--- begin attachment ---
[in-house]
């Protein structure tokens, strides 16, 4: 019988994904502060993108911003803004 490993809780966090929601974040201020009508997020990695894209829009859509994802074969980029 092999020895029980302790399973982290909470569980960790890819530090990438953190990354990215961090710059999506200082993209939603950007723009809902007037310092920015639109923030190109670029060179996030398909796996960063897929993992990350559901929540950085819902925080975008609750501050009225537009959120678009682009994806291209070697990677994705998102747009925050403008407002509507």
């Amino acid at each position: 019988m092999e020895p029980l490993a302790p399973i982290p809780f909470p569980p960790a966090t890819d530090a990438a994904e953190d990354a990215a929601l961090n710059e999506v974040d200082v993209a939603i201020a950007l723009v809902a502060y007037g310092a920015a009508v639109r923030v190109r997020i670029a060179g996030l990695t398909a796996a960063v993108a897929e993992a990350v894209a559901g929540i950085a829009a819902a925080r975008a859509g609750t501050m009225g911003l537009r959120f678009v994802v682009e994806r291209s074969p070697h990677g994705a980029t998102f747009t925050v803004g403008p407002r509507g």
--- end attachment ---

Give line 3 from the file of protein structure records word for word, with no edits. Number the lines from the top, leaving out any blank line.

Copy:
């Amino acid at each position: 019988m092999e020895p029980l490993a302790p399973i982290p809780f909470p569980p960790a966090t890819d530090a990438a994904e953190d990354a990215a929601l961090n710059e999506v974040d200082v993209a939603i201020a950007l723009v809902a502060y007037g310092a920015a009508v639109r923030v190109r997020i670029a060179g996030l990695t398909a796996a960063v993108a897929e993992a990350v894209a559901g929540i950085a829009a819902a925080r975008a859509g609750t501050m009225g911003l537009r959120f678009v994802v682009e994806r291209s074969p070697h990677g994705a980029t998102f747009t925050v803004g403008p407002r509507g």